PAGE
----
[EN] Video Transcript

In order to find out more about the attractiveness of Europe and the southern and eastern Mediterranean countries as places to live, respondents were asked: “If you could start a new life, in which country of the world would you start it?” Southern and eastern Mediterranean respondents were more likely to want to start a new life in their own country (60%) than European respondents (36%).

Let’s take a closer look at our experts’ comments on these facts.

On this topic, Ayman Zohry, underlines how the data helps to counter some of the persistent misconceptions that a large proportion of southern and eastern Mediterraneans would be ready to migrate. He also underlines the different preferences between younger and older people in the southern and eastern Mediterranean countries, with the youth more oriented towards Europe and older people towards the Gulf countries.

For Mohamed Tozy, it is surprising that the Dutch view their country as being the ‘horizon’, with only 12% considering a new life at home, while we see on the other shore of the Mediterranean that only 13% of Algerians would prefer a life in Europe.

Abdelrahman Aldaqqah shows the positive relationship between education level and inclination to emigrate. Considering youth as the largest group who would choose to start a life in another country (80% in Europe and 49% in southern and eastern Mediterranean countries, respectively), he presents some of the potential reasons young people have to emigrate: for European youth, they could be more related to education and employment, while for southern and eastern Mediterranean youth, employment considerations might be combined with political outlook.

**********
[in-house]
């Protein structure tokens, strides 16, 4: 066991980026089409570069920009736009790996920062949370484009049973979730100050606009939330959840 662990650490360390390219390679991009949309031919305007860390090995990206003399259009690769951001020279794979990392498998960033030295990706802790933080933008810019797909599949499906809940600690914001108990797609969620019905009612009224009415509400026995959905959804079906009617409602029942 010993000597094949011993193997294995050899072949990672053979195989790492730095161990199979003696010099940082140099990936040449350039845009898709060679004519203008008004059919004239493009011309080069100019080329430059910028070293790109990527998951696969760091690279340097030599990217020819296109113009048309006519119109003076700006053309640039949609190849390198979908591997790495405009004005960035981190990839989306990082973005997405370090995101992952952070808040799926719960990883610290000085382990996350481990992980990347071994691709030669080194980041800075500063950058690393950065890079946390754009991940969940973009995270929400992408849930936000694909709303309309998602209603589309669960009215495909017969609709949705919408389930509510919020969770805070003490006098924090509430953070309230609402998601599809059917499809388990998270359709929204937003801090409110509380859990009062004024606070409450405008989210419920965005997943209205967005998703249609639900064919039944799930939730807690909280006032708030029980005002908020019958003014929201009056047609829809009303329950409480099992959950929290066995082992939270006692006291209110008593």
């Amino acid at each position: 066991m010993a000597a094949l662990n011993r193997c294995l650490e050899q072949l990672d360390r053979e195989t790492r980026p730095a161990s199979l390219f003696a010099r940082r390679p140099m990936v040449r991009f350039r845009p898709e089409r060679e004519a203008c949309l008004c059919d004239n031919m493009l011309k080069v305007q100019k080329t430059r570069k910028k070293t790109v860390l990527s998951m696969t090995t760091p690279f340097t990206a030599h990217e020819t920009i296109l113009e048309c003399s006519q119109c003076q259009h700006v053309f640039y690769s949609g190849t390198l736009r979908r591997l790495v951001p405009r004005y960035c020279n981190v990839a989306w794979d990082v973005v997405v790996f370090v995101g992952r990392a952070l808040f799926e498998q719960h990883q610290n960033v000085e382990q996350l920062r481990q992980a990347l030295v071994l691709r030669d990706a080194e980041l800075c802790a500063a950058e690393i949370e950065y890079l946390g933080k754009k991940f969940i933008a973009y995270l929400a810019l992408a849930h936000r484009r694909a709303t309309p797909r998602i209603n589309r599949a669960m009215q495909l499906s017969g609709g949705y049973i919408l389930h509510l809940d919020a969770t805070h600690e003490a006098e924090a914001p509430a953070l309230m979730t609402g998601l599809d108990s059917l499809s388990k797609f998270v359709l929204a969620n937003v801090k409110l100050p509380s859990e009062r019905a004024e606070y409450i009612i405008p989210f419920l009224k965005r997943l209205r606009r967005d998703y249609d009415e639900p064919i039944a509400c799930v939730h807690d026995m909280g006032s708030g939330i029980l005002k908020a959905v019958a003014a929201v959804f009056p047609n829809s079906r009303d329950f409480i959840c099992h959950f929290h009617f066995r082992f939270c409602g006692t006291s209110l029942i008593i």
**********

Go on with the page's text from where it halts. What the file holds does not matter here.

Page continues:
Dalenda Larguèche contextualized the Survey results by stating that history also plays a large part in the question of mobility and migration. She brings up the example of Tunisians who are more attached to their country of residence than Europeans (at 59% versus 36%). Larguèche draws a correlation between the history of European mobility within the colonial empires and the birth of the European Union as an experience in de-territorialised citizenship. She also underlines that Tunisians, like other southern and eastern Mediterraneans, think of Europe as their choice rather than the Gulf countries, as further proof of the strong cultural ties within the Mediterranean region.